Abstract

The Rio Dell Formation was deposited in a tectonically active area during a time of fluctuating eustatic sea-level. Detailed interpretation of Rio Dell shelf sediments, facilitated by comparison to the nearby, analogous, modern Eel River shelf, has proved a vital tool for decoding the record of these influences. Understanding of the nature and relative roles of processes on the modern and ancient shelf, including those associated with storms and with river floods, not only allows for detailed paleobathymetric reconstruction of the ancient sequence, but also for recognition of relatively subtle effects of syndepositional tectonism.

Shelf sediments of the Rio Dell Formation comprise four depositional sequences bounded by thin, submarine condensed sections. The condensed sections formed during periods of rapid, probably largely eustatic, sea-level rise. The sequences each record progradation of the shelf, predominantly during sea-level highstands. Paleobathymetric reconstruction provides the basis for interpretation of the magnitude of local, relative sea-level changes within and between the sequences.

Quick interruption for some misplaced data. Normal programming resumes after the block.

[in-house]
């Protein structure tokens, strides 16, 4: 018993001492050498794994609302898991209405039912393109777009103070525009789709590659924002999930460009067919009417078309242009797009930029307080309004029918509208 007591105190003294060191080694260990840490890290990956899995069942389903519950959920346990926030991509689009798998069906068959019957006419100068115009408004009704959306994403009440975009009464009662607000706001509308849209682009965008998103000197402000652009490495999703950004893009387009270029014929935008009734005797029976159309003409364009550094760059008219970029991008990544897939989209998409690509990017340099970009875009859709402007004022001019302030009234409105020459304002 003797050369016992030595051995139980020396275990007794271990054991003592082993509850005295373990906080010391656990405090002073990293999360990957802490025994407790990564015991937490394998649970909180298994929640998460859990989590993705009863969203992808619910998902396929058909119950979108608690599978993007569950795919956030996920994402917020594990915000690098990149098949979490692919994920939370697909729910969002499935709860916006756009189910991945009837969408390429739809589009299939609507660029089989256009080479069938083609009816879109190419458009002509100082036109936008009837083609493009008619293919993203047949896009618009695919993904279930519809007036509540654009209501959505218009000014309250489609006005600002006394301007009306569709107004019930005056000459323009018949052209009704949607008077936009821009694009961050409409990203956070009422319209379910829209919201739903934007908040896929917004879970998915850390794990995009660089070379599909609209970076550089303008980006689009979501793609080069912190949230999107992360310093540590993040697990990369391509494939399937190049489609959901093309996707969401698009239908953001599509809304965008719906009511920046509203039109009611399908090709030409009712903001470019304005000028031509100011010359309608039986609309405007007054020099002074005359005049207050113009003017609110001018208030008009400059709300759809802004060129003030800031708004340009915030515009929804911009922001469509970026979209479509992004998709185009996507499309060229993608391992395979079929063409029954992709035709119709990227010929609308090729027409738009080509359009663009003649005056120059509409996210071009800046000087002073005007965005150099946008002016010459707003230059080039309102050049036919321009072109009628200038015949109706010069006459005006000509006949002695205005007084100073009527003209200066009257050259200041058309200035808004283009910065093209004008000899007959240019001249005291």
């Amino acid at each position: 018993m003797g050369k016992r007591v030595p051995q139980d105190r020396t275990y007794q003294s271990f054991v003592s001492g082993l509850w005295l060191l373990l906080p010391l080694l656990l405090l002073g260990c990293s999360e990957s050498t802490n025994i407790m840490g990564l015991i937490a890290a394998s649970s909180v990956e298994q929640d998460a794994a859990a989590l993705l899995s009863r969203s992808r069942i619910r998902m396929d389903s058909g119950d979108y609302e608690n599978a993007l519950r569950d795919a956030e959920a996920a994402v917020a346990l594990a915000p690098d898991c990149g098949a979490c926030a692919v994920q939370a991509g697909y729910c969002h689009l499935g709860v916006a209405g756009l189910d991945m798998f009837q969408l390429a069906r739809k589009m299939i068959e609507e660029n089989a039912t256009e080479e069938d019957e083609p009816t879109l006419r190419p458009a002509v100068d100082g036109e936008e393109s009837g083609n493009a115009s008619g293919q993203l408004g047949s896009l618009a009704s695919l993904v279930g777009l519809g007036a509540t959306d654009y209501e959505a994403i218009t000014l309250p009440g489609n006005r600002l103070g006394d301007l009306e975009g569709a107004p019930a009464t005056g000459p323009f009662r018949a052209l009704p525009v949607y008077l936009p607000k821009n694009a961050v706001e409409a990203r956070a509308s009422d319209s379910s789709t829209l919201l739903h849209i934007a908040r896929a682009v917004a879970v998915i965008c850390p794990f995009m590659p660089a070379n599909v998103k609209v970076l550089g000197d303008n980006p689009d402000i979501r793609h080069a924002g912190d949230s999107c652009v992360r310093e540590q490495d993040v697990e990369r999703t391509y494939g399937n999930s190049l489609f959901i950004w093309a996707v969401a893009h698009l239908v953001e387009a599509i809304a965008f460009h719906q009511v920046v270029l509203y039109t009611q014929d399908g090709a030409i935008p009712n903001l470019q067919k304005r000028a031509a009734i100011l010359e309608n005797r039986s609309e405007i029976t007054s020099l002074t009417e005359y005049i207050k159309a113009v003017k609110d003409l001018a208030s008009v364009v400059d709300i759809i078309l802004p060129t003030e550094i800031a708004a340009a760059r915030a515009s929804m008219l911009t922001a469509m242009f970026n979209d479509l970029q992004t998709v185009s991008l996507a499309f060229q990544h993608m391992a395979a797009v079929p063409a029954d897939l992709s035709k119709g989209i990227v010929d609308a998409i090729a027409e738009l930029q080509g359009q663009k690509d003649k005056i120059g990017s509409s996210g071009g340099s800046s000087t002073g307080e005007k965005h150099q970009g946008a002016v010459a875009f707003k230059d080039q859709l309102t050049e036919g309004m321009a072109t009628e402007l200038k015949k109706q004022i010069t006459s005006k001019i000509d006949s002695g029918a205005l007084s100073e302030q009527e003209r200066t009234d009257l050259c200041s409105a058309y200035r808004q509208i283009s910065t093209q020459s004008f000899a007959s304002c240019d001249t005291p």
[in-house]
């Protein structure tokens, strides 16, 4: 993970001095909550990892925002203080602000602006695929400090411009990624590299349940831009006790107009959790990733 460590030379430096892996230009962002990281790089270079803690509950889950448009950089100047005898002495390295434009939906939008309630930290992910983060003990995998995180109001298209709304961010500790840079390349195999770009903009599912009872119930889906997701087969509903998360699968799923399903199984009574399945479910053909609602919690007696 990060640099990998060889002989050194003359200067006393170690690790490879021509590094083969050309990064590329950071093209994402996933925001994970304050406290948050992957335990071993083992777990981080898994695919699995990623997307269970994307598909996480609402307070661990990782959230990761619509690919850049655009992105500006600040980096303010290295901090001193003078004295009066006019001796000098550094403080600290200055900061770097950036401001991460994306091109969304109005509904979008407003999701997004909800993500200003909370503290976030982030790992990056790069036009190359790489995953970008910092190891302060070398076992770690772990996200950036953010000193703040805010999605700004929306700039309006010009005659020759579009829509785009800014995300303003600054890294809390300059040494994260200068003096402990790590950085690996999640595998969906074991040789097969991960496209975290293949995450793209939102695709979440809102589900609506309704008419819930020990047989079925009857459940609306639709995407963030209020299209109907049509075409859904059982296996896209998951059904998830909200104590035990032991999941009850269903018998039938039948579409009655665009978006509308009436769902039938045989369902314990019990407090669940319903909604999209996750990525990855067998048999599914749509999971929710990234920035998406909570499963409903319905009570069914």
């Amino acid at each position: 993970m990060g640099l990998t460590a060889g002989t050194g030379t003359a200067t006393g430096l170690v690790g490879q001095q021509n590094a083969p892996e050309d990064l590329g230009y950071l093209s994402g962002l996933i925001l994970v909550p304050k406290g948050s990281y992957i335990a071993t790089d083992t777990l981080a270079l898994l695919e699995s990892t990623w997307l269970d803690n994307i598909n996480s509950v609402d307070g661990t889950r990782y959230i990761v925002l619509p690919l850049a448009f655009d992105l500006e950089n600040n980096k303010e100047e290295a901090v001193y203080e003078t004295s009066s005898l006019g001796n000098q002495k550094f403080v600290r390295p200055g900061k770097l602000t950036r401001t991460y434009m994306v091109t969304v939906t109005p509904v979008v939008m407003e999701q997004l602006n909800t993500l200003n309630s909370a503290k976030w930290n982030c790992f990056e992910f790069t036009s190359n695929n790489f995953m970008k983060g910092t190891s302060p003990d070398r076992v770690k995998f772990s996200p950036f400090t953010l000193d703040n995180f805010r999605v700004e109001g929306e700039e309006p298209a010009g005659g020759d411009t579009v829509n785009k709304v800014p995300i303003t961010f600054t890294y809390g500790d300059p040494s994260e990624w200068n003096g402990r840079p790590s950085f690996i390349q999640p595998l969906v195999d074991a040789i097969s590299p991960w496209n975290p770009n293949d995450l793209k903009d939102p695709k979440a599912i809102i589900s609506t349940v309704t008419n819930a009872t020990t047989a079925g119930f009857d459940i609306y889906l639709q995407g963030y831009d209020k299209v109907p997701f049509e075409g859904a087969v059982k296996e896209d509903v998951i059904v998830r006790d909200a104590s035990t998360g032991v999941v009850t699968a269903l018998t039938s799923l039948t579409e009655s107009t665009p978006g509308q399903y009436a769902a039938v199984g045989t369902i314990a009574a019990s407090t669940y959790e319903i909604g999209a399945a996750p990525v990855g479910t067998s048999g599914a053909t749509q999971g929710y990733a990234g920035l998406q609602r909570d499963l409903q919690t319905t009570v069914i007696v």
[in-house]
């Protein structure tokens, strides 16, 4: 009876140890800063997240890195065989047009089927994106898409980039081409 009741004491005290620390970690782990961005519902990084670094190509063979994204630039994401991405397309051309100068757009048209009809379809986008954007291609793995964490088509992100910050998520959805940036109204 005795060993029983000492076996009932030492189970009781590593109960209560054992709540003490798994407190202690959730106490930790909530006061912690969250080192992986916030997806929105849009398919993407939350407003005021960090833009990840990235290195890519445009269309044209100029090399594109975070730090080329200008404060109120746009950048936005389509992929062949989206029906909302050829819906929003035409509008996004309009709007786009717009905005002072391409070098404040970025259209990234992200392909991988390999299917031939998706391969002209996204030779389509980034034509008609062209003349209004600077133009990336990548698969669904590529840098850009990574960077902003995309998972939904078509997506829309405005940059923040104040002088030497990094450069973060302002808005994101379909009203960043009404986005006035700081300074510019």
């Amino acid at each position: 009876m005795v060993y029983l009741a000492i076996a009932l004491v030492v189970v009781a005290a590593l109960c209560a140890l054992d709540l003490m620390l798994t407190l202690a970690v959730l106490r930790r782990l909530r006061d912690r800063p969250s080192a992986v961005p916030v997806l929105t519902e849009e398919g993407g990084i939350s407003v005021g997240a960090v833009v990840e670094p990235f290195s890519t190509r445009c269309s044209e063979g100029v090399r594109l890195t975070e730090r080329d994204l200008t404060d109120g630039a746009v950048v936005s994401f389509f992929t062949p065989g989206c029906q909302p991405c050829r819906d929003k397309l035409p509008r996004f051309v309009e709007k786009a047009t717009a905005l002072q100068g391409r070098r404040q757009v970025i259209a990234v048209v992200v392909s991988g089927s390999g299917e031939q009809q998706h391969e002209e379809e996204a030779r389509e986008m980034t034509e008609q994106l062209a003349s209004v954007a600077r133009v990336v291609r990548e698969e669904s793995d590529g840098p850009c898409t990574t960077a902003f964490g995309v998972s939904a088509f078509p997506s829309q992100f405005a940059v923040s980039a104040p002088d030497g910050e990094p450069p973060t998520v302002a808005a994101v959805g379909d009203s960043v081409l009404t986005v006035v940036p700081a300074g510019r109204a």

Subsidence of the Rio Dell shelf apparently played a role in recorded local sea-level fluctuations, as did eustasy. Subsidence ("geohistory") analysis of the sequence indicates that the shelf was subsiding throughout its existence, due not only to sediment loading but also due to tectonism. The analysis points to a period of rapid shelf subsidence, accompanied by onland uplift, between about 1.3 and 1.2 Ma.

An increase in subsidence rates after about 1.3 Ma apparently caused an increase in Rio Dell shelf gradient, which changed the balance between flood and storm processes on the middle shelf. Increased shelf inclination evidently resulted in restriction of storm-wave reworking to a narrower zone extending from the shoreline, whereas distance from shoreline to the shelf area most influenced by river-flood deposition remained unchanged. The resultant increased segregation of flood and storm effects caused a fining of background grain-size distributions at mid-shelf sites.

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